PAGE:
Good luck with your work in the coming week, and please tune in next week for another prompt or suggestion. 

Music Credit: Aaron Shapiro

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Vermont Author Emily Arnason Casey, whose debut essay collection is Made Holy

(Crux: The Georgia Series in Literary Nonfiction). 

This week's Write the Book Prompt was generously offered by my guest, Emily Arnason Casey, during our live conversation. It's one she's used in a recent class: write about a place you can't return to. See if you can find an object in that landscape of memory that gives you some direction or shapes your understanding of that place.

Good luck with your work in the coming week, and tune in next week for another prompt or suggestion.

Music Credit: Aaron Shapiro

 

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Author Jane Alison, whose latest is Meander, Spiral, Explode: Design and Pattern in Narrative (Catapult). 

This week’s Write the Book Prompt was suggested by my guest, Jane Alison, who led a workshop recently that was studying Grace Paley’s story “Distance.” A phrase in the story includes the words, “the picture in the muck under their skulls…” Jane loved this line. She says we all have such pictures “in the muck under our skulls” - those moments that have formed or deformed us, that haunt us. Maybe places we want to return to, or moments that will not leave us. So this week, think if there’s some moment or image from your recent or long-ago past, a deeply imbedded thing that can still glimmer before your eyes, or make you feel homesick, or has a mysterious potency to it. A moment that could become an important part of a story about your life, or perhaps part of a story that you would invent about someone like you. Write about it, and let its magnetism lead you as you work. See what comes out of the muck.

Good luck with your work in the coming week, and tune in next week for another prompt or suggestion.

Music Credit: Aaron Shapiro

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Vermont Author and Musician Tony Whedon, whose essay collection Drunk In the Woods (Green Writers Press) was recently nominated for the Vermont Book Award.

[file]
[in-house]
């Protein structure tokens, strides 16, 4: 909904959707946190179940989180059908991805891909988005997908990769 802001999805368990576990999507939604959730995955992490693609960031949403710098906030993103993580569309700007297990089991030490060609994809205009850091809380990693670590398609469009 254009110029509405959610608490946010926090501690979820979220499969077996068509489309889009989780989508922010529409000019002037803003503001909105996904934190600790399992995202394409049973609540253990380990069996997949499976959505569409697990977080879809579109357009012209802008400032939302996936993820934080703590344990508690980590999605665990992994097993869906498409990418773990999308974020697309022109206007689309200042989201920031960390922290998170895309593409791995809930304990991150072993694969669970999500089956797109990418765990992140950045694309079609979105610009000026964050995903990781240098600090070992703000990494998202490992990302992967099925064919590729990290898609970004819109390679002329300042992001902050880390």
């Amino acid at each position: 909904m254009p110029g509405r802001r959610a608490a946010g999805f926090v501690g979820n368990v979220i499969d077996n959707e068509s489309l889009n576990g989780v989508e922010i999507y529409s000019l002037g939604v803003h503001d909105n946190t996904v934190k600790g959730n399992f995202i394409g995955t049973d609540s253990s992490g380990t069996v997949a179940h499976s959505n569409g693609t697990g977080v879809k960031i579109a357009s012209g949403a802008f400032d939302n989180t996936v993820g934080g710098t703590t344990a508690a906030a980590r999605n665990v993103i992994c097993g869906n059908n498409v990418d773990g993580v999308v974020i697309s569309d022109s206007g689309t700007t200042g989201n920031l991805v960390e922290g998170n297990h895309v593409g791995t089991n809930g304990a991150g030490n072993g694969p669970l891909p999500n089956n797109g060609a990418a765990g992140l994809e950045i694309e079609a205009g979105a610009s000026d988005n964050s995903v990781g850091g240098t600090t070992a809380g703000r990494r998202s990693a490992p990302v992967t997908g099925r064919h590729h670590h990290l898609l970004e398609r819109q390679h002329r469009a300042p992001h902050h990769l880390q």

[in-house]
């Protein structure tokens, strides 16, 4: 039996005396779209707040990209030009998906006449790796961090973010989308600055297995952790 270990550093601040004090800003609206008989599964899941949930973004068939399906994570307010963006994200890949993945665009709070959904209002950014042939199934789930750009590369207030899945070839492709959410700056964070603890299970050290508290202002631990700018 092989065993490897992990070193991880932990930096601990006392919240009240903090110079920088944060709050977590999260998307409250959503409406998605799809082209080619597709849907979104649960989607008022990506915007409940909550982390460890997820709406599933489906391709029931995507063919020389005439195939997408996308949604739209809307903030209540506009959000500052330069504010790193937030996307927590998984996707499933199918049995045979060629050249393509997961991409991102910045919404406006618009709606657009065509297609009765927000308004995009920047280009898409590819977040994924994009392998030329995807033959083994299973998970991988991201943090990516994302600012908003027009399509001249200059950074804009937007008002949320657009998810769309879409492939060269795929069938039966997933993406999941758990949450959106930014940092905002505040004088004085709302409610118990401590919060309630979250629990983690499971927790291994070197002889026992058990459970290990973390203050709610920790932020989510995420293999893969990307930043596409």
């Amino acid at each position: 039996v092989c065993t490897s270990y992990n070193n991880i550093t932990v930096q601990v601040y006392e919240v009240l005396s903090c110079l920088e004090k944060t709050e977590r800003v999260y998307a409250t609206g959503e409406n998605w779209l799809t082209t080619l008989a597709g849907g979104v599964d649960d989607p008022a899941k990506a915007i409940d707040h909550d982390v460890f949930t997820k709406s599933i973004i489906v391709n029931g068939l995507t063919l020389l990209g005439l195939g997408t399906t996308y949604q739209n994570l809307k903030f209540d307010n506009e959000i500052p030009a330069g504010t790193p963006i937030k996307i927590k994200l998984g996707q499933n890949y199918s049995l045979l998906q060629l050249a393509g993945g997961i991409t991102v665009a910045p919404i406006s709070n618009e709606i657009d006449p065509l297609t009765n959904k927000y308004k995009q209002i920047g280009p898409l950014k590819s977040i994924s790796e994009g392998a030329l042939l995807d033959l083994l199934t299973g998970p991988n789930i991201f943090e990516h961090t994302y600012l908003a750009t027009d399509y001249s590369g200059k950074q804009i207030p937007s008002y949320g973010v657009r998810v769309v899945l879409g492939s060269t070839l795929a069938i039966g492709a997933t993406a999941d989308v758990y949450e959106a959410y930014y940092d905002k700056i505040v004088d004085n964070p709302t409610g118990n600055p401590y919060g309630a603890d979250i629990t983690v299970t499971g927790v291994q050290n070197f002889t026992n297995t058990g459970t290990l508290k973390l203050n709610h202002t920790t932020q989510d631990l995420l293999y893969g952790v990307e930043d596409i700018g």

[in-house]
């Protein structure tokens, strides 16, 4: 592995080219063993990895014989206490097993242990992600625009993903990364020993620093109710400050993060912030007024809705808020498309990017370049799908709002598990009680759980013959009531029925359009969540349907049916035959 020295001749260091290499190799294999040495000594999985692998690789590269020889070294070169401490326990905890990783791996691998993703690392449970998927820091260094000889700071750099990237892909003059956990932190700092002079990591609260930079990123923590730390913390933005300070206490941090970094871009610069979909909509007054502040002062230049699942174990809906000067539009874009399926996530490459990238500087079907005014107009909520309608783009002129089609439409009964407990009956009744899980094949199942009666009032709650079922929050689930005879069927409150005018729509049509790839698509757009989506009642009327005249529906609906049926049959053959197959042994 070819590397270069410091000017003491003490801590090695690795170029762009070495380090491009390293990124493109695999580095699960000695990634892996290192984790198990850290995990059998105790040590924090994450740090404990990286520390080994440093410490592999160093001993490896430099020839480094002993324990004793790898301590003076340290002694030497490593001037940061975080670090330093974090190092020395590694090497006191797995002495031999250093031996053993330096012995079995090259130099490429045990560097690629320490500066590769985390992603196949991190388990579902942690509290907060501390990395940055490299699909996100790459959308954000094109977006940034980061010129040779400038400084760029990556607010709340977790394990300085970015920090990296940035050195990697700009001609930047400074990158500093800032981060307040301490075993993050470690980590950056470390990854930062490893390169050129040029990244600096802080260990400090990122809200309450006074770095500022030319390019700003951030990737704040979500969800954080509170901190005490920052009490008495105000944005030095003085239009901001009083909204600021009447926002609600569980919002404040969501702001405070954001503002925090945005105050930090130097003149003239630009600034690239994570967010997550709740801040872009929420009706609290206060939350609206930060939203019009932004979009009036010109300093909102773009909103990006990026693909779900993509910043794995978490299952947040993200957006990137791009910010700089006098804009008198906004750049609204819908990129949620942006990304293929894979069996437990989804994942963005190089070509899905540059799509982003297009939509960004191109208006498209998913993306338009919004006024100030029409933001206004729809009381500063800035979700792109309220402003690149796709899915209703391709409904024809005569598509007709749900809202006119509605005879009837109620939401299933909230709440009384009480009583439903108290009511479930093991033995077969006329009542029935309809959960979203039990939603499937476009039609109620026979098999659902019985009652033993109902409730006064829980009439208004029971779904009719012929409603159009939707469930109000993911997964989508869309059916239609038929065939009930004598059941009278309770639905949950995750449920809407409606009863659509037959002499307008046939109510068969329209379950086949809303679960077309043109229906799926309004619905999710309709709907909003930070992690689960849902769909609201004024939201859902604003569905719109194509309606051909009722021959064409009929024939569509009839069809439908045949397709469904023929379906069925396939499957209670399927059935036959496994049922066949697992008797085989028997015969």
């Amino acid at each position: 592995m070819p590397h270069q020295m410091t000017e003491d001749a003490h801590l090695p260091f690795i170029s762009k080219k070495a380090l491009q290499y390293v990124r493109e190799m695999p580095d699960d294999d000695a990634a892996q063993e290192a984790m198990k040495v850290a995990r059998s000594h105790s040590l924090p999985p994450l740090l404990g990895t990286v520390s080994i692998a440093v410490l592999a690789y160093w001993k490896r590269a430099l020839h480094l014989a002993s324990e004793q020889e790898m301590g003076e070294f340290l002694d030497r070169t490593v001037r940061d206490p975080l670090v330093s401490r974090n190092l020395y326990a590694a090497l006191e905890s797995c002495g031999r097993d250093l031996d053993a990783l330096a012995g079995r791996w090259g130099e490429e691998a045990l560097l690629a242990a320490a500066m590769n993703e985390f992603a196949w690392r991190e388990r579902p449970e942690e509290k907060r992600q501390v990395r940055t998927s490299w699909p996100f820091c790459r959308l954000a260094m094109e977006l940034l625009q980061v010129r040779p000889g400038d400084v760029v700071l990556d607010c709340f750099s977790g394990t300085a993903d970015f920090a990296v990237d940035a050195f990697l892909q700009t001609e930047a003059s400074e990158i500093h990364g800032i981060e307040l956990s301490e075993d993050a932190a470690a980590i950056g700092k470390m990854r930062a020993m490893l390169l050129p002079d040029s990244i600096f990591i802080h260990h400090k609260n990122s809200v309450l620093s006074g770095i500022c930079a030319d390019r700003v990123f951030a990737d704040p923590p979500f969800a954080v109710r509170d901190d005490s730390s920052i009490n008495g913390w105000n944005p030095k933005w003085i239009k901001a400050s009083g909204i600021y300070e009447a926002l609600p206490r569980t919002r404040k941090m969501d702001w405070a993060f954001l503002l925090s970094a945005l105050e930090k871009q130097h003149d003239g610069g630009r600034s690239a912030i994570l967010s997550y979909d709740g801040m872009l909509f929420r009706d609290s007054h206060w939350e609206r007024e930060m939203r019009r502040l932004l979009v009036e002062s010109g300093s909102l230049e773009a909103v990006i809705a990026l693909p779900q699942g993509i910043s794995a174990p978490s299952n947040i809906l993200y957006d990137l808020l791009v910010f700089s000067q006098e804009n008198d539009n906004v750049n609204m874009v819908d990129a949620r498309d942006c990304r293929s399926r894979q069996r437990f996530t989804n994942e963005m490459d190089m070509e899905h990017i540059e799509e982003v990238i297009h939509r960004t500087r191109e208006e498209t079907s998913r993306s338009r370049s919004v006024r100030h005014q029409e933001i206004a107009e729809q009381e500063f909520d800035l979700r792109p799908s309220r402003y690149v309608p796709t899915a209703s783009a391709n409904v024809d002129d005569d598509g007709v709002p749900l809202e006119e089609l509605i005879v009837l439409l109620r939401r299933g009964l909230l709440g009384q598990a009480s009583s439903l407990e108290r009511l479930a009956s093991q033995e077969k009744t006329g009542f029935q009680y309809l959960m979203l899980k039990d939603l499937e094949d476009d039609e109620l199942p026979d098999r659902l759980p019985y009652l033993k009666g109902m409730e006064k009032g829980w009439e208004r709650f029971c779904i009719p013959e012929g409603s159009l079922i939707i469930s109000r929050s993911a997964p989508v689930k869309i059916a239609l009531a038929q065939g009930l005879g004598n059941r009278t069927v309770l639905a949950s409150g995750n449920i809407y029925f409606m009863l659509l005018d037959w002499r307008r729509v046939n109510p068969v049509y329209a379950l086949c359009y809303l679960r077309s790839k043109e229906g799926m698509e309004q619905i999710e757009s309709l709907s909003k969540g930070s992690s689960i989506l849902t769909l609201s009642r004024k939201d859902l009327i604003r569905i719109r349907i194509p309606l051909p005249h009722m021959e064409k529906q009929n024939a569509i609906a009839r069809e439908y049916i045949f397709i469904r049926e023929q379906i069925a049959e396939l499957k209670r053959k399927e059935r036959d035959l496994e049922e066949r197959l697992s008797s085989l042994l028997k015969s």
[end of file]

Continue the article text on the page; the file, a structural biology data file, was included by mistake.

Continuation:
I announced this week's "official" Write the Book Prompt after the broadcast's first interview, with Megan Price, but here's another: find a recording of John Coltrane's "Giant Steps" (which Tony mentions in one of the poems read in this interview). Here's one. Play it. Turn it up, play it again. Don't like jazz? Don't be ridiculous. Turn it up and play it again! Sit down and write. See what happens. 

Good luck with your work in the coming week, and please tune in next week for another prompt or suggestion! (Now play it again!!!) 

Music Credit: Aaron Shapiro

 

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Live, in-studio interview with Vermont author and UVM faculty member Emily Bernard, with her new book, Black Is the Body: Stories from My Grandmother's Time, My Mother's Time, and Mine (Knopf).

This week's Write the Book Prompt was generously suggested by my guest, Emily Bernard. Here it is, in her words:  

I tell my creative writing students that the best villains are born in ambivalence. A good rule of thumb is to let the reader love a villain first, before you condemn them. If a character is wholly loathsome, we readers might ask why you are asking us to spend so much time with them, or why you allowed them inside in the first place? For this writing prompt, choose someone who treated you unkindly from your past or your present and write about them, focusing on the one thing—a skill, quirk, personality trait, etc.-- that makes them lovable.

Good luck with your work in the coming week, and please listen next week for another prompt or suggestion.

Music: Aaron Shapiro

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Interview from the archives with Canadian Author Douglas Glover. We discussed his book of craft essays, Attack of the Copula Spiders (Biblioasis).

Early in his essay collection, Doug Glover asserts this about point of view in fiction:

Point of view is the mental modus operandi of the person who is telling or experiencing the story--most often this is the protagonist. This mental modus operandi is located in a fairly simple construct involving desire, significant history and language overlay. The writer generally tries to announce the desire, goal or need of the primary character as quickly as possible. the key here is to make this desire concrete and simple. 

This week’s Write the Book Prompt is to look at the point of view in what you are working on and ask yourself: is this character’s desire clear? Is it concrete and simple? Do I introduce it quickly enough? How might I improve on the early presentation of my point of view character?

Good luck with your work in the coming week, and tune in next week for another prompt or suggestion.

Music: Aaron Shapiro